According to the NHTSA, an average of five school-going children die yearly in accidents involving school transportation vehicles. While this is a small fraction of road-related fatalities in a year, it is an indication that your child can get injured in a school bus accident.
The good news is that you can help your kids arrive safely by teaching them important precautions to observe when riding the school bus. Here are a few tips you should teach your child.
The Safest Seat In A School Bus
Almost everybody likes sitting next to the window because there is a better view. However, sitting next to the window means a risk of bearing a full brunt of impact should the bus get into a side collision.
The safest place for your child to sit is either in the middle or close to the back in an aisle seat on the right-hand side. Most school bus head-on collisions affect the front, while rear-end collisions affect the back end. So, you do not want your child to sit too close to the front or back.
While picking the safest seat can help reduce the extent of injury, it does not help prevent an accident. Luckily, you may be eligible to recover compensation if your child or children are injured in a school bus collision. However, it would be best to let an injury lawyer handle your bus accident claims so you can focus on your child’s welfare.
Seat Belts Can Help
According to the NHTSA, larger school buses distribute the impact of a crash over a wider area meaning the passengers experience less force. Therefore, large school buses are not required to install safety belts. But some schools still choose to install them to enhance safety.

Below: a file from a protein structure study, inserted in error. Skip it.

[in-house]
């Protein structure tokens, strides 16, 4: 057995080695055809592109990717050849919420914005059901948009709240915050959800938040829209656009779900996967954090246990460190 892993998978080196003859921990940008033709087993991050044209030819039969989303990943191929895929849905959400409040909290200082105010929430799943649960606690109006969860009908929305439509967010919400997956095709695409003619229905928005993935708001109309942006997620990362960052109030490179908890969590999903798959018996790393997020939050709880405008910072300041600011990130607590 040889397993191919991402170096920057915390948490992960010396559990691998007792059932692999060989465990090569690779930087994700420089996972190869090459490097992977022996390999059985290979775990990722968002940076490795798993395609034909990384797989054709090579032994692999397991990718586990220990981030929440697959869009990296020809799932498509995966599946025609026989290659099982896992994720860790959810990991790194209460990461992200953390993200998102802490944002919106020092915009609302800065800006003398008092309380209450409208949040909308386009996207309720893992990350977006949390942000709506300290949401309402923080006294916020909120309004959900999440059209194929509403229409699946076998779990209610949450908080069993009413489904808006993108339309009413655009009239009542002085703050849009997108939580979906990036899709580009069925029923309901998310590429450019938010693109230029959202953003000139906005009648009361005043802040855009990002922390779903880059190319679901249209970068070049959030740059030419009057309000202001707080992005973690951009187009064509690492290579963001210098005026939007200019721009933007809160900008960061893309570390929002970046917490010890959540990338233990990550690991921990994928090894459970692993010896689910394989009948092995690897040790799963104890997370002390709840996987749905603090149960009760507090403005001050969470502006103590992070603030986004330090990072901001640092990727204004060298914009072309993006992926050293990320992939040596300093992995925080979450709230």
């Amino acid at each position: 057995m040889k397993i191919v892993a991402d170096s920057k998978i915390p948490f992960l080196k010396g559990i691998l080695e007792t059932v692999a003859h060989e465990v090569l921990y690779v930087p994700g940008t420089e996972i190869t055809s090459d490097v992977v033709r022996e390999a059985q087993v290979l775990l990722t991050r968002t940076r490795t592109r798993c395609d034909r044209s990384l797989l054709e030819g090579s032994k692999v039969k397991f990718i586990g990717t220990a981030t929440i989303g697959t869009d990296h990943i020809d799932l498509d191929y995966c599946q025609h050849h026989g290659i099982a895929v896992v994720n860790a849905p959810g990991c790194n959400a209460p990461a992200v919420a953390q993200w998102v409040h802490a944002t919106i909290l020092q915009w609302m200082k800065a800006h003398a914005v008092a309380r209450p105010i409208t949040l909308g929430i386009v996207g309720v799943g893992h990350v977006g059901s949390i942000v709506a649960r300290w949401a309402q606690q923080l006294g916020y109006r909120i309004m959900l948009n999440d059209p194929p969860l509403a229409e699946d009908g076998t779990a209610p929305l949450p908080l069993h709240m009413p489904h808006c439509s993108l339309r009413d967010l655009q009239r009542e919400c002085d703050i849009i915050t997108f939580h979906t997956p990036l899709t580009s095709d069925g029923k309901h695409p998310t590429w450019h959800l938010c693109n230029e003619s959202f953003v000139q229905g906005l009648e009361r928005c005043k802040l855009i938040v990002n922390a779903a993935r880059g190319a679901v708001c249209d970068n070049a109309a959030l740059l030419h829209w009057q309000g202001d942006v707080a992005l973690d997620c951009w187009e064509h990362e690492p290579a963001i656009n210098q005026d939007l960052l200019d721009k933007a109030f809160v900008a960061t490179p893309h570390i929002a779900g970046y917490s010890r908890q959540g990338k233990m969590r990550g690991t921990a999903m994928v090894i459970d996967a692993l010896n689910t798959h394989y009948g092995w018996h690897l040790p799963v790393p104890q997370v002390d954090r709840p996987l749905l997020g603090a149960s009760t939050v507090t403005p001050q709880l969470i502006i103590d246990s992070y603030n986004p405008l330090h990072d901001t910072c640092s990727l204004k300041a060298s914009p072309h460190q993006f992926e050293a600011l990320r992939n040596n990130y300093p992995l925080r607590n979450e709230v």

The NHTSA requires school buses weighing less than 10,000lbs to have seatbelts. If your child’s school bus has seat belts, encourage them to wear them.
Always Stay Seated When The Bus Is In Motion
Children are rarely calm and will find a fun game to play at any moment. But games and a moving vehicle do not go together. So it would be best if you stressed to your child the need to remain seated while the bus is in motion, even when approaching their stop.
If a driver accelerates or stops suddenly, a standing student stands a high risk of losing their balance and being thrust onto other students, bus seats, or the floor, which can result in severe injuries.
Avoid Waiting Too Close To The Road
Inside the bus is not the most dangerous place for a child when going to school. Most accidents happen when the child is waiting for or boarding a bus. If your child is relatively young, walking them to the pickup zone is the best way to monitor their actions.
Ensure that they do not wait too close to the road or engage in an activity that could put them in danger of being hit by the approaching bus or other vehicles on the road. Also, ensure they get there on time to avoid running to the bus, which can be dangerous.
Teach Them Not To Pick Up Items Near The Bus
It is common for a child to drop an item near or under the bus. After dropping an item, the first thing in a child’s mind will be to pick it. Unfortunately, bending to pick up something from under the bus could mean getting out of the bus driver’s vision and risking being run over.
To ensure such a scenario never occurs, teach your child never to pick up items that fall near the bus but seek the driver’s help. Alternatively, they can notify the driver before picking up the item so that they know the child’s presence near the bus.